Hesperian student / (Lincoln [Neb.]) 1872-1885, May 01, 1878, Page 389, Image 17

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    No. 5.
without cxchuling other scientific iiiul
classical studies, and including mlilary tuc
tics, to teach such brunches or learning us
are related to agriculture ami the mechani
cal arts, as the legislature of the stale may
Under this act of Congress, the Univer
sity was established and successfully con
ducted for six years. But at the end of
that time it was suddenly discovered that
the clause including Military tactics had
been ignored; and with this deficiency
the title of the land might be questioned.
So without farther delay the Military De
partment was opened in the University.
At this time a student upon entering
the University was requested to take one
of the courses then prescribed; and when
the Military department was established,
the same rule applied to it. But the de
partment had few attractions for the stu
dents, so to make itasuias, measures
were taken by the Regents to make the
drill and the purchase of u uniform com
pulsory upon all male students of the col
lege classes.
That the Military department was nec
essary for retaining the lauds, perhaps no
one would deny. But after it was estao
lislied, by what right or justice it should
be singled out from all the rest and made
compulsory, many are at a loss to see.
For if the enacting clause compells this
department to be compulsory, under the
same act every other department is liable
to a similar misfortune. If the Military
department was so necessari for retain
ing the lands, why was the delay of six
years bcfoic its introduction ? And, when
dually introduced why was it not made
compulsory at once instead of waiting a
whole year?
The Regents, before making the depart
mcntcompulsory evidently procured good
legal advice; but while they were inform
ed by some that compulsion was neces
sary under the enacting clause, others
were of the opinion that the act deman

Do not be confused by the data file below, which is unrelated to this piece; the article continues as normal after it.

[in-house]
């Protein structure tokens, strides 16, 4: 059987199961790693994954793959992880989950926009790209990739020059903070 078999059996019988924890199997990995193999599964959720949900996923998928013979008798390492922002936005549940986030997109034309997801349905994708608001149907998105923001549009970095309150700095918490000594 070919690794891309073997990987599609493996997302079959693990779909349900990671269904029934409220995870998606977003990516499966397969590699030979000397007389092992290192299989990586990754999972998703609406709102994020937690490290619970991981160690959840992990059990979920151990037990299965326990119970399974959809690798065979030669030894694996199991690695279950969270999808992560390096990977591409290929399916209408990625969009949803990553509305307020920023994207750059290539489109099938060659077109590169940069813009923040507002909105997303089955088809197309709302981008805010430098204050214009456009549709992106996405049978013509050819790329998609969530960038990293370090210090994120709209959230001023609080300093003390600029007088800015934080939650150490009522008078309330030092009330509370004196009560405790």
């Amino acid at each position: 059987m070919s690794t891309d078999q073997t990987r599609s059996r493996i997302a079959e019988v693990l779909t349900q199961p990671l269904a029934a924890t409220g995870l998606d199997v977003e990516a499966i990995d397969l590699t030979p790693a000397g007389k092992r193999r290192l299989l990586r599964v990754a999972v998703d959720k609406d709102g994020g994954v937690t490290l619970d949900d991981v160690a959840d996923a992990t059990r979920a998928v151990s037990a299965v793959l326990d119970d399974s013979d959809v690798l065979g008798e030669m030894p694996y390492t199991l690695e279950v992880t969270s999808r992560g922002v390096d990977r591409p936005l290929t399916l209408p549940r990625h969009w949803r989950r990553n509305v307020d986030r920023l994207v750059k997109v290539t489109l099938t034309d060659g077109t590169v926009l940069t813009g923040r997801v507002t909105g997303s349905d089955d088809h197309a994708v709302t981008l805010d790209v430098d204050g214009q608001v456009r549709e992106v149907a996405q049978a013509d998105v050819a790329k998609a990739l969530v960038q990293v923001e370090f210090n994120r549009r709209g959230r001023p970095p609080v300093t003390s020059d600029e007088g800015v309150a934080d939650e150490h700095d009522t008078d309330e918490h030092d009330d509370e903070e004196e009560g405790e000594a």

ded only the establishment of the depart
ment the sume us the others had been
established. Therefore slucc the opinion
of good legal authorities differs, the legal
ity of ho act of the Regents Is perhaps a
question for the Supreme Court to decide;
and until then, subjudice lis at.
But there is now before the Regents n
resolution making the Military depart
ment a par1 of every course in the institu
tion. But before such a measure receives
the assent of the Regents, we sincerely
hope that they will consider the steps
that they have already taken. Though
even should this resolution become a
part of the regulations of the University,
the students intend to obey it as long as
they remain at the school. The discon
tent that the students have thus far shown,
has been on account of the Military drill.
Even here it has been slight. Hence the
cry of insubordination in the University
has been without foundation, and is a dis
grace to the man who will allow it to ap.
pear in the columns of his paper. Nor must
this discontent, as slight as it is, be mis
judged. It is not on account of any mem
ber of the Faculty or of the Board of Re
gents; but on account of the Military
drill, and that alone. Students have cer
tain tastes for study and prefer to choose
that course which will satisfy their tastes.
Let that one who sees more in a brass but
ton than in a usetul book, pursue the
Military course. He is a fit subject.
The students do not underestimate the
advantages that the Regents have pro
cured for the University. Nor do they
Intend to disobey any regulations that the
Regents or Faculty see fit to make. But
when those regulations become odious, and
unnecessary students have no alternative
but to seek other colleges. True the Regeuts
have the power to regulate the government
of the University; but whether they have
the right to make one department compul
sory upon all male students of the regular
classes, and to compel the students to
wear a prescribed uniform, may be ques
tioued. And even should they possess
such a power, they certainly, under the
present condition of the state, would en.
Vll'l I "J